The Church has had an important role in the local communities in Brazil. In 1981, the government sponsored an activity promoting the use of soybeans to provide families with richer and less-expensive nutrition. Several Relief Society leaders were invited to teach in the communities about how to make meat, candies, juices, and salads from soybeans.
The Church also received public attention with its family history center in Sao Paulo. Many patrons, both members and non-members, use the facility. In 1980, workers at the center prepared a family history of the newly elected Brazilian president, Tancredo de Ameida Neves. The history was presented by Elder Camargo in a ceremony well-attended by the news media.
However, there were no officials or cameras to welcome the Church when missionaries entered Brazil from Argentina. The Brazilian Mission, organized under Rulon S. Howells May 25, 1935, functioned first among German-speaking people in the city of Ipomeia, in the state of Santa Catarina. Headquarters were soon moved to Sao Paulo. A few baptisms followed, and in 1938, 2,000 copies of the Book of Mormon in Portuguese were published.
Elder Sorenson was a missionary during those formative years. "I arrived in Brazil in February 1940, and we had fewer than 200 members," he recalled. "The first year we baptized all of 11 people. The next year, we did better 18 in the whole country were baptized.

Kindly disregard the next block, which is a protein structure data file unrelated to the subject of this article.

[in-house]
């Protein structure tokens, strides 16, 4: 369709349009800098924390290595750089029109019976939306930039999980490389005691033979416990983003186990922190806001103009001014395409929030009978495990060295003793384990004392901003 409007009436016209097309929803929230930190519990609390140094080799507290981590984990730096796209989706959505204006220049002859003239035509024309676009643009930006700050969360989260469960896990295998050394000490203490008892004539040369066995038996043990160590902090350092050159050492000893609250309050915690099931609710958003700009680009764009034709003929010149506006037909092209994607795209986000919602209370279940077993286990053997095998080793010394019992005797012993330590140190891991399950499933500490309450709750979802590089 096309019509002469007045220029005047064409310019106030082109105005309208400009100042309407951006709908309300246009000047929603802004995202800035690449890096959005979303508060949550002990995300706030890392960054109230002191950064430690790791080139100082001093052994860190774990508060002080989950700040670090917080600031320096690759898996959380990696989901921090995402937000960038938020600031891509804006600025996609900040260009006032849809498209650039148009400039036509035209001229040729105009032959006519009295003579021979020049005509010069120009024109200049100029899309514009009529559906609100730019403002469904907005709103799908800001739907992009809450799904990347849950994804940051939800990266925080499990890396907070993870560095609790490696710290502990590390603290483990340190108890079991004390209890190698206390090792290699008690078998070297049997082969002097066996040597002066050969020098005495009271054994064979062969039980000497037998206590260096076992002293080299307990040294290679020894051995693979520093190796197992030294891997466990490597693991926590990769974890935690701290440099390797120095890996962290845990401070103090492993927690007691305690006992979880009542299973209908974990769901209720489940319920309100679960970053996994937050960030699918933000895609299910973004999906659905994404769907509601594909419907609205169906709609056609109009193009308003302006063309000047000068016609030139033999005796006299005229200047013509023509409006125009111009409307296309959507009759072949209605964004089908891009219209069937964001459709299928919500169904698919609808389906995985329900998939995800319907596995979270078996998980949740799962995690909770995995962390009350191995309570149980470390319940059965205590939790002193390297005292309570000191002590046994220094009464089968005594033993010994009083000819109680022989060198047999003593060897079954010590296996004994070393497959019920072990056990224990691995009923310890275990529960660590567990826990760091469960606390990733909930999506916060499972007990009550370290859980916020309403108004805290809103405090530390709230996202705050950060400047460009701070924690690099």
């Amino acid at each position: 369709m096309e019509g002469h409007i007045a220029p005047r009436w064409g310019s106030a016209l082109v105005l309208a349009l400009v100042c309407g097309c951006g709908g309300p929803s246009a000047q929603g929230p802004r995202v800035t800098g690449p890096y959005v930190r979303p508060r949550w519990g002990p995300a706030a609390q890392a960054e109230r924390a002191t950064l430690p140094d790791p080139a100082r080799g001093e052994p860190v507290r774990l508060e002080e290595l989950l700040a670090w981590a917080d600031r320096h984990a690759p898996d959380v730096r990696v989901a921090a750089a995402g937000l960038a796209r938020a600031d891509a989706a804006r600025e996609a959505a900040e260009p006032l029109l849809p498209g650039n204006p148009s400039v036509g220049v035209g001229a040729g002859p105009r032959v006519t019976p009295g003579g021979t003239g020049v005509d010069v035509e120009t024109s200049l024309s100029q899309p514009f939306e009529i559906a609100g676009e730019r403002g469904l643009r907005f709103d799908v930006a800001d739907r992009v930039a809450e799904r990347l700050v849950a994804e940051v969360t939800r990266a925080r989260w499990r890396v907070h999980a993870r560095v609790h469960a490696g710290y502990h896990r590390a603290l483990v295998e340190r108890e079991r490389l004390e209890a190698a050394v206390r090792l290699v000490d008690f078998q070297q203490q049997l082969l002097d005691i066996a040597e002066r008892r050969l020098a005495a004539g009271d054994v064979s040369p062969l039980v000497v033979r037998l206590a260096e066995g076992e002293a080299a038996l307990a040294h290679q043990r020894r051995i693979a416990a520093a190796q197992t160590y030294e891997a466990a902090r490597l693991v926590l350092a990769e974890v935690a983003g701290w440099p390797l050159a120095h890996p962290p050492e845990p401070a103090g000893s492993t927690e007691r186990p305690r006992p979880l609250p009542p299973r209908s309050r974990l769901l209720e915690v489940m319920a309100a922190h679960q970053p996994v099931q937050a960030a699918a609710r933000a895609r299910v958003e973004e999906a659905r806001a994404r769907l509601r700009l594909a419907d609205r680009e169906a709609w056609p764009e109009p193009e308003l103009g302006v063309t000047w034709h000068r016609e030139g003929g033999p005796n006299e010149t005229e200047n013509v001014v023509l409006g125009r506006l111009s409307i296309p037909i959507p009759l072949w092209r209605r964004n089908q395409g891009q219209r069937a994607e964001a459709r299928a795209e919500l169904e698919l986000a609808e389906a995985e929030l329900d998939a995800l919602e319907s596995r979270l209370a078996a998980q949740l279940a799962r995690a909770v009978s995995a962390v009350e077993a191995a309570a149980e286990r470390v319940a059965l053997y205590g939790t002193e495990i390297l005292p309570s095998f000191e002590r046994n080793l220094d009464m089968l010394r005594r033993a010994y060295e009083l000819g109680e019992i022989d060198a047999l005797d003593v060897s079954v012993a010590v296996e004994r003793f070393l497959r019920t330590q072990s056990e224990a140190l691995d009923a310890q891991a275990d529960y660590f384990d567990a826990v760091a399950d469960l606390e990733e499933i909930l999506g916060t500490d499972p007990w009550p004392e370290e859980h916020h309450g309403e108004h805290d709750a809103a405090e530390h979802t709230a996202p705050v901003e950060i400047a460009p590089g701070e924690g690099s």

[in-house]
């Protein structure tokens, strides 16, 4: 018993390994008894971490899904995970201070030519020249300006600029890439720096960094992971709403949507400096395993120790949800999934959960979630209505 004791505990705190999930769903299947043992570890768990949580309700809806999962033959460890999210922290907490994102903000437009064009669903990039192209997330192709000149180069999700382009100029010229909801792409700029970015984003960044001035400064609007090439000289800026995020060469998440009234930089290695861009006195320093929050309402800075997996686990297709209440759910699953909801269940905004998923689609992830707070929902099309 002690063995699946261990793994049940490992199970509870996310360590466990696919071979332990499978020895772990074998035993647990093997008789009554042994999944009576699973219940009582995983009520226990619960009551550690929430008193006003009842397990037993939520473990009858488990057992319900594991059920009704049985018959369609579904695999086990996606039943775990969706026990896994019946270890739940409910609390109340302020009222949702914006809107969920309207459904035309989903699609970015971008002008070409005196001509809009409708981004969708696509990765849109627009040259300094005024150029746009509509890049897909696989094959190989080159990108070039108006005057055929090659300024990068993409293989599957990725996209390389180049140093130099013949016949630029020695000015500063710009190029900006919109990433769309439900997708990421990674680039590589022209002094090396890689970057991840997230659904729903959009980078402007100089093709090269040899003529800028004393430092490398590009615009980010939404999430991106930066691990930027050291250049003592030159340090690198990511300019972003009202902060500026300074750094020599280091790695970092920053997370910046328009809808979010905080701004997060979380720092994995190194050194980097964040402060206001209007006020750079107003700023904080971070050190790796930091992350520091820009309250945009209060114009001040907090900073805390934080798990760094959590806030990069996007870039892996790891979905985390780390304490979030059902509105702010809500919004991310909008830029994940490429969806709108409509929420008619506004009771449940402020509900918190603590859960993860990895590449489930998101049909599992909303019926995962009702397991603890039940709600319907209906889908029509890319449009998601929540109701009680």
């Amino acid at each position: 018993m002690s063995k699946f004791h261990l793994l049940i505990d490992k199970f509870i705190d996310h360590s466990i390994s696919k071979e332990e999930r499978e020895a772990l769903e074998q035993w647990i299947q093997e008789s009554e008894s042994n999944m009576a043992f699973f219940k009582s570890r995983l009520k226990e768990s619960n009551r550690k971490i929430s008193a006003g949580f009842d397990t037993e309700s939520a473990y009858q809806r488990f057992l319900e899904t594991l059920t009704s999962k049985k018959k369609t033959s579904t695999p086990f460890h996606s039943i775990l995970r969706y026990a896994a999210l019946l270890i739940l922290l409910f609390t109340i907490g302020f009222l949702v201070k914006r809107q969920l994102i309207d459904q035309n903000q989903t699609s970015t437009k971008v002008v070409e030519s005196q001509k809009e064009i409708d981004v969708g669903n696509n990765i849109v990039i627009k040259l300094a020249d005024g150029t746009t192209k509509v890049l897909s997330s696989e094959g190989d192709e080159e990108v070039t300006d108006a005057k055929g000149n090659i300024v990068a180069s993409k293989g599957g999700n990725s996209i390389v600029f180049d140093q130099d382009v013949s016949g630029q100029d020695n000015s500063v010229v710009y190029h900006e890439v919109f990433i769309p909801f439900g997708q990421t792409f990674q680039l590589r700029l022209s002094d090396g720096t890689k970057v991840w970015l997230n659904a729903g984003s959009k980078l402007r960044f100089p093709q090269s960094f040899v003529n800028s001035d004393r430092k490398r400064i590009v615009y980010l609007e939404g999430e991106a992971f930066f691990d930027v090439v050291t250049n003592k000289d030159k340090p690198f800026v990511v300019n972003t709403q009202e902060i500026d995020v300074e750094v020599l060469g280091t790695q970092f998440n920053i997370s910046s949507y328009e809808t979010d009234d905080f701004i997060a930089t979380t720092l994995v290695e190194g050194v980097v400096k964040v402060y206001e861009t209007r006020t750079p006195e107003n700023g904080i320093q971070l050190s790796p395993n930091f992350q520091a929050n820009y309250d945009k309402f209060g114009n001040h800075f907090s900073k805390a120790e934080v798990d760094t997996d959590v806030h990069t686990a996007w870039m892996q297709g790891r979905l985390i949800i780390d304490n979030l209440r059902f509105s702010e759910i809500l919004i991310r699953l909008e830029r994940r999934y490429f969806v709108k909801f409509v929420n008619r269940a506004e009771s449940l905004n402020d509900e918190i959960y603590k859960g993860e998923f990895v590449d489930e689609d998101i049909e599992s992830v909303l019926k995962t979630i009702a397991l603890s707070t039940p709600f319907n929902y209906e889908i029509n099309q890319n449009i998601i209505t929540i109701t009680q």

"There were about 360 members when the missionaries left during World War II in 1943. Missionary work in that period was very, very slow."
When Elder Camargo was baptized in 1957, "there were fewer than 1,000 members in the country," he said. "There were only two branches in Sao Paulo state." Today the state has 20 stakes, 160 wards, three missions and a temple.
The first stake in South America was created in Sao Paulo in 1966 by Elder Spencer W. Kimball, then of the Council of the Twelve.
Nine years later, President Kimball announced a temple for Brazil. At the same meeting, he also emphasized the need for the youth in Brazil to prepare for and serve missions. At that time, Elder Sorensen was president of the Porto Alegre mission. In a one-year period after President Kimball's visit, the number of Brazilian missionaries in the Porto Alegre mission increased from 19 to 67.
The next milestones were reached in 1978. In June of that year, the priesthood was granted to all worthy males, and in October South America's first temple was dedicated in Sao Paulo. Both events have greatly fostered missionary work.
The revelation particularly opened doors in Brazil. "The growth in Brazil would not have been possible without the revelation," said Elder Gibbons.